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Re: Software Patents

From: rjack
Subject: Re: Software Patents
Date: Wed, 20 Jun 2007 15:40:02 -0500
User-agent: Thunderbird (Windows/20070604)

Bruce Lewis wrote:

That's the way software patent advocates always read it. However, there isn't any indication that the court intended to overturn its precedents.

It appears that the term “software patent” is a term that has entered
the World without benefit of the federal courts or Congress. A Google
search (admittedly not exhaustive) reveals no published court opinion
that incorporates the phrase “software patent”. Especially telling is a
search of published opinions of the Supreme Court and Federal Circuit’s
official opinions.

| "Supreme Court of the United States" "software patent" |

| "United States Court of Appeals for the Federal Circuit" "software
patent" |

This is so because there is no such thing as a computer "software
patent". Software code in isolation is not patentable. It may only be
used as a step in conjunction with other process claims.

The Supreme Court’s decision in Diamond v. Diehr, 450 U.S. 175 makes
this point quite clear:

“Our conclusion regarding respondents' claims is not altered by the fact
that in several steps of the process a mathematical equation and a
programmed digital computer are used. . .

In contrast, the respondents here do not seek to patent a mathematical
formula. Instead, they seek patent protection for a process of curing
synthetic rubber. Their process admittedly employs a well-known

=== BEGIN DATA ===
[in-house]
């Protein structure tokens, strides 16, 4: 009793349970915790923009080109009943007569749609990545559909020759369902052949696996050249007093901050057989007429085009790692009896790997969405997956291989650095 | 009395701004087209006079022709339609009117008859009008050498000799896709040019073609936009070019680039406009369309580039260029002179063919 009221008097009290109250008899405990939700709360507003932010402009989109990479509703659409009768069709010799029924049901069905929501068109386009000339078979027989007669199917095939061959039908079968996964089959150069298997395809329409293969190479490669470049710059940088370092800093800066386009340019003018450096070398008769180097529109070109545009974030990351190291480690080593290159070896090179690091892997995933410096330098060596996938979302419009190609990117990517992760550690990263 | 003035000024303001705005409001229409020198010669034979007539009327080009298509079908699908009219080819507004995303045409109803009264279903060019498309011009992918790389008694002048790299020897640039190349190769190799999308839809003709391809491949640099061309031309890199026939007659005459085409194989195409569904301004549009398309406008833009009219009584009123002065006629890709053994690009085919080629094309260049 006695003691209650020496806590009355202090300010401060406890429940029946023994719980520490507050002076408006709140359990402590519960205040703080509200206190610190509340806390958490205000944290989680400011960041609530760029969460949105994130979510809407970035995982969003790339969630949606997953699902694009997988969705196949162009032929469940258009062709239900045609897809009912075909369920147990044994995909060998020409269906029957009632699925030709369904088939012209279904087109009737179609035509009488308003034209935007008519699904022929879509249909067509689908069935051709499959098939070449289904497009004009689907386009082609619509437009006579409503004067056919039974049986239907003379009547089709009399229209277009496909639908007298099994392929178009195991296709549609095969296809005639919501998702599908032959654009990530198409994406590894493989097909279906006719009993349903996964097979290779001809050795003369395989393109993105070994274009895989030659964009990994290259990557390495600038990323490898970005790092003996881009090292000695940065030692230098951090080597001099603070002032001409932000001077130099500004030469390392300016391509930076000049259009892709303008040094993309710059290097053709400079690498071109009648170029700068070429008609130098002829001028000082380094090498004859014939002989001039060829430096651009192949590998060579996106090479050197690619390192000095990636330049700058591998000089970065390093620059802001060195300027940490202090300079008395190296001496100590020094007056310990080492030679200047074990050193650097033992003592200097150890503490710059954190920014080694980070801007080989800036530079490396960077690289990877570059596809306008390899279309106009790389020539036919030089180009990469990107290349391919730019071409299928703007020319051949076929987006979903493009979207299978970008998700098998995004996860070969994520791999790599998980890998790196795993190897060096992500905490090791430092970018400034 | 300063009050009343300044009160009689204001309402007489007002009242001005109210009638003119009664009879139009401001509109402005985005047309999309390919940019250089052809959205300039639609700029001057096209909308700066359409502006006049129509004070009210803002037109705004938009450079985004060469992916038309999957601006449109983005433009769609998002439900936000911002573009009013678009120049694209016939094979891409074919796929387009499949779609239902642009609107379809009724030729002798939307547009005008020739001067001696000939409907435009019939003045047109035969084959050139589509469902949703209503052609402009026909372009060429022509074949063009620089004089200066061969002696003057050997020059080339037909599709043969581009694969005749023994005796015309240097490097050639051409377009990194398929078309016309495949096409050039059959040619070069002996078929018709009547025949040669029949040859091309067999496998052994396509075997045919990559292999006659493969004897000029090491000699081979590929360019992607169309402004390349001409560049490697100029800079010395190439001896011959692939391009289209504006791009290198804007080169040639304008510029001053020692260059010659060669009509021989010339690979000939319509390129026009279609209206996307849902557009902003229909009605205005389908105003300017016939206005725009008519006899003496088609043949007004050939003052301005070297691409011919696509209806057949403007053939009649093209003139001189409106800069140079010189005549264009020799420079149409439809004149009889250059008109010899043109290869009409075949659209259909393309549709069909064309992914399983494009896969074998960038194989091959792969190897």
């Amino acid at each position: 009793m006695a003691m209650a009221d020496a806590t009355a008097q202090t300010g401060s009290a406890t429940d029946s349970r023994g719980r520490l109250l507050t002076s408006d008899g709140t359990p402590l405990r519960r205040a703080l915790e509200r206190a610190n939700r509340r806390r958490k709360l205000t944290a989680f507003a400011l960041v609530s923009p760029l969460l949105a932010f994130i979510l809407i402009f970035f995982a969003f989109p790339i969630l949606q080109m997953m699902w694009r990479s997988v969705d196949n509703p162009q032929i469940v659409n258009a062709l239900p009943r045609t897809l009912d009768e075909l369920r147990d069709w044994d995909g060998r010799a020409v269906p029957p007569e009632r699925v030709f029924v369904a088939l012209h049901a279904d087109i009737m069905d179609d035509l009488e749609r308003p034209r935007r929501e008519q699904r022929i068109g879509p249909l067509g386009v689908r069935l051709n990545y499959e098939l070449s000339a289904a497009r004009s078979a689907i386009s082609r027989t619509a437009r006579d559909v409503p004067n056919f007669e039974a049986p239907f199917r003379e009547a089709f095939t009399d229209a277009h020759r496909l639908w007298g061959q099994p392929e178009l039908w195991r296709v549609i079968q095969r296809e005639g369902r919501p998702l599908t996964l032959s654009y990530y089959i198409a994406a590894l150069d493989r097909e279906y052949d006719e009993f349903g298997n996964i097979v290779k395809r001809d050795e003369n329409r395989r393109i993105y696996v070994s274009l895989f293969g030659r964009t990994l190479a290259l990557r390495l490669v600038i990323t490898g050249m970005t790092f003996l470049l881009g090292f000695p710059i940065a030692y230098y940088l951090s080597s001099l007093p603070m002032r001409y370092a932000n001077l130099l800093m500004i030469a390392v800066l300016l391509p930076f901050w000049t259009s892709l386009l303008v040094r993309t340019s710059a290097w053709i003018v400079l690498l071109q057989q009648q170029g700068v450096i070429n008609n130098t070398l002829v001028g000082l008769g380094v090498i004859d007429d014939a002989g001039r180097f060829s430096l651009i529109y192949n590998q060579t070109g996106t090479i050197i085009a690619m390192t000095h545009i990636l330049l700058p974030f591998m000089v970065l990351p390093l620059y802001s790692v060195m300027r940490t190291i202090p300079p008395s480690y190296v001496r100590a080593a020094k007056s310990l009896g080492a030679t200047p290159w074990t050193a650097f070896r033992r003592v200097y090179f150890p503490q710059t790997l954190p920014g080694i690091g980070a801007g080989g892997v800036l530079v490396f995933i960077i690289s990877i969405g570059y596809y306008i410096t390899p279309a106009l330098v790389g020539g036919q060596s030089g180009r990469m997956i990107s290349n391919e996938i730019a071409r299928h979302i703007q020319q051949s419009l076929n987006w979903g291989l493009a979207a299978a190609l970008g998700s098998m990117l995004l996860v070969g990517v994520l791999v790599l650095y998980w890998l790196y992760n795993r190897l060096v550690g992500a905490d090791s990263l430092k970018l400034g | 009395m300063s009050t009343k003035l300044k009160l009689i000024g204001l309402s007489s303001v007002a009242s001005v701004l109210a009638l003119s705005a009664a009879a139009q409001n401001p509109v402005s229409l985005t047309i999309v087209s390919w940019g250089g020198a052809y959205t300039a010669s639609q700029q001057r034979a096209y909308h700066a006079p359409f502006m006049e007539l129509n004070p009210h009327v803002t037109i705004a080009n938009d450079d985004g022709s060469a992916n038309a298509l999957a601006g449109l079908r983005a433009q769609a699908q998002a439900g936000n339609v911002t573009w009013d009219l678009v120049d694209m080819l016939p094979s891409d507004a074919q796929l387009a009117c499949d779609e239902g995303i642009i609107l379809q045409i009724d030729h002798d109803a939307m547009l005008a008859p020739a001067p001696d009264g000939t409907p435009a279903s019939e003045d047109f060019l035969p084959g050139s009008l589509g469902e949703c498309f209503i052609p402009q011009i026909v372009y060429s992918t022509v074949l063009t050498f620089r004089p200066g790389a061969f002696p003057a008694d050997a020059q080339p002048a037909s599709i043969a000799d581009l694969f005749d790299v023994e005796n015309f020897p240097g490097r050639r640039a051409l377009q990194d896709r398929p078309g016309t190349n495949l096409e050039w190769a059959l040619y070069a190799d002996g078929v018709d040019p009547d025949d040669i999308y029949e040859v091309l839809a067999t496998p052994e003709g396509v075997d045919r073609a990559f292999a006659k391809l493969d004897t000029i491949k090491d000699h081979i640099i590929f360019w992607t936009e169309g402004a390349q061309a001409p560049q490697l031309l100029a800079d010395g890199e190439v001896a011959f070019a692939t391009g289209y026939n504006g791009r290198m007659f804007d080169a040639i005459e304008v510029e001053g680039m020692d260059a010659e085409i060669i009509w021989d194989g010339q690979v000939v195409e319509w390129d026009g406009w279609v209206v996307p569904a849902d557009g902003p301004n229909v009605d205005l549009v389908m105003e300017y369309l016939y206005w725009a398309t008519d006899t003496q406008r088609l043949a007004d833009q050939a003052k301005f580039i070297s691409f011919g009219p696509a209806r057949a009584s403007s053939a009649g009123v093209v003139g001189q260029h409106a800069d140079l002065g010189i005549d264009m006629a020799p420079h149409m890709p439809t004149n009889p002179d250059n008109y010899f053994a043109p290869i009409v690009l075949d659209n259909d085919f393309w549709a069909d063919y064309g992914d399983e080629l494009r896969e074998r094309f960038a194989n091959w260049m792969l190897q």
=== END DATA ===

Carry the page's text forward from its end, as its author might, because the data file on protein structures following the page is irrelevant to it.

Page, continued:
mathematical equation, but they do not seek to pre-empt the use of that
equation. Rather, they seek only to foreclose from others the use of
that equation in conjunction with all of the other steps in their
claimed process. . .

Arrhenius' equation is not patentable in isolation, but when a process
for curing rubber is devised which incorporates in it a more efficient
solution of the equation, that process is at the very least not barred
at the threshold by 101. . .

In determining the eligibility of respondents' claimed process for
patent protection under 101, their claims must be considered as a whole.
It is inappropriate to dissect the claims into old and new elements and
then to ignore the presence of the old elements in the analysis. This is
particularly true in a process claim because a new combination of steps
in a process may be patentable even though all the constituents of the
combination were well known and in common use before the combination was
made.”; Diamond v. Diehr, 450 U.S. 175(1981).

Again, computer code may not be patented in isolation but only claimed when incorporated as a "step" in conjunction with other claims to form a
truly patentable process.


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